Quantitative Analysis: Round 2
- Conduct your interview
- Create a transcript (consider uploading your recording to Youtube and copy/pasting its automatic transcription from the "…" menu)
- Place the transcript in a file called
interview.md in your student directory of the course repository
- Thesis: Introduction & Background
- Write the first half of your thesis (≈5,000 words for MS2, 2,000 for MS1) providing an introduction for a general (but interested) audience to your problem domain. Consult the “Writing Your Argument” chapters of The Craft of Research as you walk the reader through the necessary context to understand your approach and be sure to provide cues as what you expect to find once you’ve completed your project.
- Describe the phenomenon you’ve been researching, introducing the primary causal factors as you understand them and identifying places where your topic interfaces with the broader world and individual readers’ experience of it.
- Provide examples of previous research into this topic (graphical or otherwise) and include a minimum of 10 citations (5 for MS1) to books, articles, artworks, lectures, videos, etc. Be sure to use these citations as a means of illustrating the points you are making—don't just dump them out as a context-free bulleted list.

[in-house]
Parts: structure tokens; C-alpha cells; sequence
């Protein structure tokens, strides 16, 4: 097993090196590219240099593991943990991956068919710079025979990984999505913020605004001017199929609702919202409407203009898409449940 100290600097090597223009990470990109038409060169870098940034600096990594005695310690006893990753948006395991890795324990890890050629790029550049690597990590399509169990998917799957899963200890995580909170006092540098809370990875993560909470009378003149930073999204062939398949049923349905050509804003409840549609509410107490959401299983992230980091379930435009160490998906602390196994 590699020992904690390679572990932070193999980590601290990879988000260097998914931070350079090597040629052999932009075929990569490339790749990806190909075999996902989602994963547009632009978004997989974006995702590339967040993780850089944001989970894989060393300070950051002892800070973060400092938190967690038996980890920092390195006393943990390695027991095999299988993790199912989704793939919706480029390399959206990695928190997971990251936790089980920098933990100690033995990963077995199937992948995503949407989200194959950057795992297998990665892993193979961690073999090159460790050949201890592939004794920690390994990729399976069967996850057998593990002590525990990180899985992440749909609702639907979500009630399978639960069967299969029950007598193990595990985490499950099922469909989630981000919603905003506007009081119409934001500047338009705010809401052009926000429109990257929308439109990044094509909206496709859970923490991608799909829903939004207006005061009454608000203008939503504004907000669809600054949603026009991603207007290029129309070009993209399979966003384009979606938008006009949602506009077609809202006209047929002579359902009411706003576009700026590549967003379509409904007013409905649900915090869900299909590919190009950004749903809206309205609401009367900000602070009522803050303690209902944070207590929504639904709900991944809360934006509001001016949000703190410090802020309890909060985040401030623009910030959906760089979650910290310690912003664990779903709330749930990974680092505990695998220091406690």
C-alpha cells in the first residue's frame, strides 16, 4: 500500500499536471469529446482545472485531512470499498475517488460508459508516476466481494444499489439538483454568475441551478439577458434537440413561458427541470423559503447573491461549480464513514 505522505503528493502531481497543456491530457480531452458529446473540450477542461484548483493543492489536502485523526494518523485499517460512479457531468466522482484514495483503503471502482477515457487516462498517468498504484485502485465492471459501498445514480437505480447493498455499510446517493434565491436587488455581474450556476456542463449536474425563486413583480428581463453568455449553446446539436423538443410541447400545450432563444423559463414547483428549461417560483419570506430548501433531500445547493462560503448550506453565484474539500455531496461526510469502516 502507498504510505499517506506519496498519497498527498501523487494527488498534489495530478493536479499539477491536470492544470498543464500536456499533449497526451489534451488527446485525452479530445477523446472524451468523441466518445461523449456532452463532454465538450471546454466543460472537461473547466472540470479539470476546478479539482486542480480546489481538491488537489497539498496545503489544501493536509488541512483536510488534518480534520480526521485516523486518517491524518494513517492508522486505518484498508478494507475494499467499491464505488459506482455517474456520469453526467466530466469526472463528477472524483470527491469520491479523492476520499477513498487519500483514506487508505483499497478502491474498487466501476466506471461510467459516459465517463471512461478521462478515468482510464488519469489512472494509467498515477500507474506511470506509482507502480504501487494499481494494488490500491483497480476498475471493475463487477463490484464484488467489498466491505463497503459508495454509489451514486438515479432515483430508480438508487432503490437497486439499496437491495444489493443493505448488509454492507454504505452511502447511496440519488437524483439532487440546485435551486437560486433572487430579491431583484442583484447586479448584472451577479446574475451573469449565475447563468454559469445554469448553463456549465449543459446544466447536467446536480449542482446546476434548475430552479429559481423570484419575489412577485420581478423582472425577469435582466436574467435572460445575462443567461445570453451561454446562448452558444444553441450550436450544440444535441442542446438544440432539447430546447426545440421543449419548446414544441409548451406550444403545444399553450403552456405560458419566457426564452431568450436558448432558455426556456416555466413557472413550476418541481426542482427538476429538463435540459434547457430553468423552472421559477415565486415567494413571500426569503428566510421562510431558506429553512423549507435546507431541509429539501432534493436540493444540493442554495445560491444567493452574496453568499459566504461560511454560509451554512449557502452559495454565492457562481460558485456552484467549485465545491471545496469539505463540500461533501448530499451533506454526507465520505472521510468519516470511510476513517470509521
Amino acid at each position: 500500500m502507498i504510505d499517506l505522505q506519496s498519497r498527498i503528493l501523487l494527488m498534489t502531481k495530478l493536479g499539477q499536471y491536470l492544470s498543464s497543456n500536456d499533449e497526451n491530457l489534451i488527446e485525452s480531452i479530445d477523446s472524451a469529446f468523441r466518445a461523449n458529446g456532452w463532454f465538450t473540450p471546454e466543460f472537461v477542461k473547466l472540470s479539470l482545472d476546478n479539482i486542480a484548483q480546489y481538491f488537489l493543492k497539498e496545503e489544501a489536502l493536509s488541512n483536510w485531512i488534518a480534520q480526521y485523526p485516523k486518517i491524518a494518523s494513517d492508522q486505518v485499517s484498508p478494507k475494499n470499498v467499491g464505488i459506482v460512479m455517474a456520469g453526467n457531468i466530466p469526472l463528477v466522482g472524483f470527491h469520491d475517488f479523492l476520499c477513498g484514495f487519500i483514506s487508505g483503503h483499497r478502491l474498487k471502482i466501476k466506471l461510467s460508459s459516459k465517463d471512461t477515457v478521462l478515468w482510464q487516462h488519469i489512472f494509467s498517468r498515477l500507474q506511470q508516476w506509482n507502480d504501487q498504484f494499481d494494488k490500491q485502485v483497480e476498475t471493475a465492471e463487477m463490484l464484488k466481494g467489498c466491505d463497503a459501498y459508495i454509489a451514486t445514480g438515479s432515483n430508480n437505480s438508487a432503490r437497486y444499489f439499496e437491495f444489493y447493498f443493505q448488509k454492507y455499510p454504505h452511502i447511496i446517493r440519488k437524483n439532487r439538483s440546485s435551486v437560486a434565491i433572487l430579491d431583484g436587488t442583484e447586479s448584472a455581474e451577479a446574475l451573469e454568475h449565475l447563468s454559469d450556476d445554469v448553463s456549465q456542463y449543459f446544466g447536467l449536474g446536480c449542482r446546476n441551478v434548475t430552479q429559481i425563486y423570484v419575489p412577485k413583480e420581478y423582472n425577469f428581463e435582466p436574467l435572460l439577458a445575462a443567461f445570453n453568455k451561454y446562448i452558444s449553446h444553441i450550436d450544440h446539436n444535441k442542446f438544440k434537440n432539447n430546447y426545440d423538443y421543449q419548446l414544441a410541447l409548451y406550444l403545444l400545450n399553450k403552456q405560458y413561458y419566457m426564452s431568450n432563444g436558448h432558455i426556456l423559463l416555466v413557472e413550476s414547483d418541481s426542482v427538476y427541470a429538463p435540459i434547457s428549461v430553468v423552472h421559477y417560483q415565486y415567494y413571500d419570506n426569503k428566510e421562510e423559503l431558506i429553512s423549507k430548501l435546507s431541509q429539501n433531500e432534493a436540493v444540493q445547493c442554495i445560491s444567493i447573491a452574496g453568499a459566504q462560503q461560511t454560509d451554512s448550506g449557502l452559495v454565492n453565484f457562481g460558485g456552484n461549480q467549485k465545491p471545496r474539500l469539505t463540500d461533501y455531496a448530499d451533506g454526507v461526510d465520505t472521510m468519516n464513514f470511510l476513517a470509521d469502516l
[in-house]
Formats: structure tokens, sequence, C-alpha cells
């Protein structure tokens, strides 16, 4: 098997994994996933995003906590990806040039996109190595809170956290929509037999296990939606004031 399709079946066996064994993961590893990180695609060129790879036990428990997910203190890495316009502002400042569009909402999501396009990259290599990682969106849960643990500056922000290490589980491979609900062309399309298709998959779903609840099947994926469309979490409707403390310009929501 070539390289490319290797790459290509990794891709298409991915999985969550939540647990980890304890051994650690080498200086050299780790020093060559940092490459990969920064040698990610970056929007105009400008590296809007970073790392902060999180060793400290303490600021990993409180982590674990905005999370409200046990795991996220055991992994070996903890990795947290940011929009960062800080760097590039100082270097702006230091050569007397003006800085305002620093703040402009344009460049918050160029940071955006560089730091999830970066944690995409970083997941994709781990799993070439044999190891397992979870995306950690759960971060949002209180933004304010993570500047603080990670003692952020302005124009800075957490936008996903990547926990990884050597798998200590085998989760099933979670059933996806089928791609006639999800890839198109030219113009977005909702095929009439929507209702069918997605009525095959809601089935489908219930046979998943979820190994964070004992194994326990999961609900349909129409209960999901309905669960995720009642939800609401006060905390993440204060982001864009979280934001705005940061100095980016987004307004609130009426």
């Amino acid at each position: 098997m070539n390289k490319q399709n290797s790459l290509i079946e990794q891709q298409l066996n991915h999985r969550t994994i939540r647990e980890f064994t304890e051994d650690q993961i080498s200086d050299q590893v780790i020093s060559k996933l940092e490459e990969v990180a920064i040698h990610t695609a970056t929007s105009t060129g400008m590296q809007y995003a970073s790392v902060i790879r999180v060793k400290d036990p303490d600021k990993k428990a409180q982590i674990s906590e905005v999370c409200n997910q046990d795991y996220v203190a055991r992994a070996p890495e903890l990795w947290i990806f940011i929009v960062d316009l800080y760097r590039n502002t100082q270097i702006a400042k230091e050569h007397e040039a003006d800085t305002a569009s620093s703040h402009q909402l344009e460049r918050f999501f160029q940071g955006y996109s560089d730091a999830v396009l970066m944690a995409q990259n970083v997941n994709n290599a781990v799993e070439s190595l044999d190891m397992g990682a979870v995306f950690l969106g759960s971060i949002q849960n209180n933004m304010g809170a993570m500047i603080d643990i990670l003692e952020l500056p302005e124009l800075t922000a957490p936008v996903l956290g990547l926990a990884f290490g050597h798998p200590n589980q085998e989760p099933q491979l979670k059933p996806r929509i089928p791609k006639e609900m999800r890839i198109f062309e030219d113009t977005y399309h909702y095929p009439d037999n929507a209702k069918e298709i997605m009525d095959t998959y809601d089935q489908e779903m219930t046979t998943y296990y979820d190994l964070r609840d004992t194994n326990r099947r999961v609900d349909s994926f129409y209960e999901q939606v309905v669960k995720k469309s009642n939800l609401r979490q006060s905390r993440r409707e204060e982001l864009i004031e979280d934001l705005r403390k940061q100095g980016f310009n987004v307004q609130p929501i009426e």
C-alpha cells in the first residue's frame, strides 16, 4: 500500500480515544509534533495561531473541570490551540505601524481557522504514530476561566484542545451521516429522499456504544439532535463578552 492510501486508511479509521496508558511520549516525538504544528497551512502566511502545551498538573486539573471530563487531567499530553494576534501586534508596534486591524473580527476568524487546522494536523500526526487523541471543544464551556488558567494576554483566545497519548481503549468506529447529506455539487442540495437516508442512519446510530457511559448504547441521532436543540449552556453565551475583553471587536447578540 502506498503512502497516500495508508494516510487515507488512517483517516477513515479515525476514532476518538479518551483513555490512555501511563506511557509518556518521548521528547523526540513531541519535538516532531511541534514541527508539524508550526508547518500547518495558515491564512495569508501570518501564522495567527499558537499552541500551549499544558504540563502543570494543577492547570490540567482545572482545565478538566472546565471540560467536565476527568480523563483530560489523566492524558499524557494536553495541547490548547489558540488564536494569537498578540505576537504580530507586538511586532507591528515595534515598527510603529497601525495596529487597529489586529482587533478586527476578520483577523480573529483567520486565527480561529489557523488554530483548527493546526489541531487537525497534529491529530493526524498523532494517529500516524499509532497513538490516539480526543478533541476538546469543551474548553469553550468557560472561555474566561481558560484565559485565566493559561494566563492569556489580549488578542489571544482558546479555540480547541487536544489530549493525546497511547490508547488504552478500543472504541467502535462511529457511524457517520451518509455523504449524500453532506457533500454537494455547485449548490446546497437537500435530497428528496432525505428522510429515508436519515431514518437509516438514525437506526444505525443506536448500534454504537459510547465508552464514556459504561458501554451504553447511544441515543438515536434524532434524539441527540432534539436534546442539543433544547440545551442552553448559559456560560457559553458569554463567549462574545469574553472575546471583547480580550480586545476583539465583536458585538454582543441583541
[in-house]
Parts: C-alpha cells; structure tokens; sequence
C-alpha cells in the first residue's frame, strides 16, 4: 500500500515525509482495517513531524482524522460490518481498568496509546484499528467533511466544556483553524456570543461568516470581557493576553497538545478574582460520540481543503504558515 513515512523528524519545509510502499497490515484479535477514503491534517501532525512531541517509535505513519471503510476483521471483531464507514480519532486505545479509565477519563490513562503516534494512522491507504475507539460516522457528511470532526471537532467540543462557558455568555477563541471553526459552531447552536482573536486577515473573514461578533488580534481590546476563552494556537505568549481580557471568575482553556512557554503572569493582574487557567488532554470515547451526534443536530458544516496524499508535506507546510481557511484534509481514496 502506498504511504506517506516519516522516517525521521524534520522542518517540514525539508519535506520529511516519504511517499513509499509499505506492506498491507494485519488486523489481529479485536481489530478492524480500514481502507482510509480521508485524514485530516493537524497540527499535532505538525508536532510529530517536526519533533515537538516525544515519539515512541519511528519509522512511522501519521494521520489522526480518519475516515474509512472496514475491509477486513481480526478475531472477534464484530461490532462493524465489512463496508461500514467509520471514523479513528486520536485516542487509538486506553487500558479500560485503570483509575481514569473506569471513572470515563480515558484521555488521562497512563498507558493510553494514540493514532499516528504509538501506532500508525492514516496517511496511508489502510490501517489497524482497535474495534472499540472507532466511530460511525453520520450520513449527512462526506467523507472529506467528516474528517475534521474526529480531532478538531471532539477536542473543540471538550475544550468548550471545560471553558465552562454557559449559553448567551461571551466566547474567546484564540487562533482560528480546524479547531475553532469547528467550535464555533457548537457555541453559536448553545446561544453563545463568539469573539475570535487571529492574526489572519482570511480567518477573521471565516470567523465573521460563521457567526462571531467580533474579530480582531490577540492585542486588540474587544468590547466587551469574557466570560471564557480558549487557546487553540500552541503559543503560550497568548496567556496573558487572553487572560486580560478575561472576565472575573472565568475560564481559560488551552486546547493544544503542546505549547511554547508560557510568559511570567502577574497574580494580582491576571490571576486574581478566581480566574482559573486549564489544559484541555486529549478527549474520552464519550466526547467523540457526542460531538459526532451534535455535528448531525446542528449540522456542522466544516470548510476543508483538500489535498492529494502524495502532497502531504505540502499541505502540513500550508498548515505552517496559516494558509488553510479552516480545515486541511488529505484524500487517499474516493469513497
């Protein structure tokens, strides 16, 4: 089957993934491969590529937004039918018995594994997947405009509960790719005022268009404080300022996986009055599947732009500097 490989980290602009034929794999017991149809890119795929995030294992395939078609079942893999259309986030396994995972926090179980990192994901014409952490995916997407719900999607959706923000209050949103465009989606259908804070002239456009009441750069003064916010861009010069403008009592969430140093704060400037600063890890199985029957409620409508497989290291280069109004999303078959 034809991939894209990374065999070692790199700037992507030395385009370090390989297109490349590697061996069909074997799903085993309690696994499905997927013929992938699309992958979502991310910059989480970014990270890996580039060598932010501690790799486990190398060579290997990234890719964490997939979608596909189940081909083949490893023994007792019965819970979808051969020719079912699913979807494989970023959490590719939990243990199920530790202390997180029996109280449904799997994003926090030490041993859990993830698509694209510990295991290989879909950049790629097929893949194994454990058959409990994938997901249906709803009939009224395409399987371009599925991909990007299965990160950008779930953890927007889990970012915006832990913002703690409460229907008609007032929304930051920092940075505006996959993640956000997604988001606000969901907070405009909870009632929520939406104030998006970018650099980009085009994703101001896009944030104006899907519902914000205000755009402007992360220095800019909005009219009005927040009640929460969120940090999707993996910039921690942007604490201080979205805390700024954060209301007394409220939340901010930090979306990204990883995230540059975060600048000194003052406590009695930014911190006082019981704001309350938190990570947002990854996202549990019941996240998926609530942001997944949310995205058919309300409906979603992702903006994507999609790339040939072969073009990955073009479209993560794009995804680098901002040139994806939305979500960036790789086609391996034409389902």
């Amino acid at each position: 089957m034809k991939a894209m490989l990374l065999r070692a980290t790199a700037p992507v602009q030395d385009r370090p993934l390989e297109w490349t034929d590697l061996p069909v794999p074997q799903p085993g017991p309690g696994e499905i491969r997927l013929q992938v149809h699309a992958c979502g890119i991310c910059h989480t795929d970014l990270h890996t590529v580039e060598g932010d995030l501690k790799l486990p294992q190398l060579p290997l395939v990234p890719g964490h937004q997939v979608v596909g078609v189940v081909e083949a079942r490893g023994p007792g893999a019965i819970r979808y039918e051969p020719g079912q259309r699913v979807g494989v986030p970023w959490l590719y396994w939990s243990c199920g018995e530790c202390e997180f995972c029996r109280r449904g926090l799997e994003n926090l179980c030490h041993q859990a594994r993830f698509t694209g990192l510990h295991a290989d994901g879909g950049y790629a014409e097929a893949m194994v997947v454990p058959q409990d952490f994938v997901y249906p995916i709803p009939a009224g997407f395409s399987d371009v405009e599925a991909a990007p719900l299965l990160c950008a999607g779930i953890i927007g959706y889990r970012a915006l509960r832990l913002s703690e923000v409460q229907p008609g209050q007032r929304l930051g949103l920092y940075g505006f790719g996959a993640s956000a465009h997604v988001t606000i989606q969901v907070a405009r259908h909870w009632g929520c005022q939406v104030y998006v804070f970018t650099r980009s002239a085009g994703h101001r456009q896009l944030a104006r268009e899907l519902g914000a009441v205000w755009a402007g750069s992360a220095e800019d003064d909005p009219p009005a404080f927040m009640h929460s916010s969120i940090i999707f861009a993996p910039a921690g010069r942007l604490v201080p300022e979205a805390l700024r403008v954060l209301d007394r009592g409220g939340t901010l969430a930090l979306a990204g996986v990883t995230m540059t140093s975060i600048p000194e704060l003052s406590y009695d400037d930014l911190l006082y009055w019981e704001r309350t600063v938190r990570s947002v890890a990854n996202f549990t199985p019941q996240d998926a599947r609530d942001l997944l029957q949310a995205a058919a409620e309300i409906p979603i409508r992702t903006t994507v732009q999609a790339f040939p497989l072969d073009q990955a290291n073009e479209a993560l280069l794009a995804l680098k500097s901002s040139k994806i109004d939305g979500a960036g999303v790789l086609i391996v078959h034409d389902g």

- Include a bibliography itemizing all the citations you referenced as well as any additional ones that are noteworthy but haven't been incorporated into the text yet. Use Chicago Manual of Style formatting for both the references and the bibliography.
- Use these example theses from previous years as a reference for format, style, and length.
- Save two copies of your document manuscript to the repository—one in the editable format of your chosing (Word, Pages, Markdown, LaTeX), and another as a printable PDF. Title both of these files
introduction (with a
.pdf extension for one and whatever other file extension is appropriate for the other).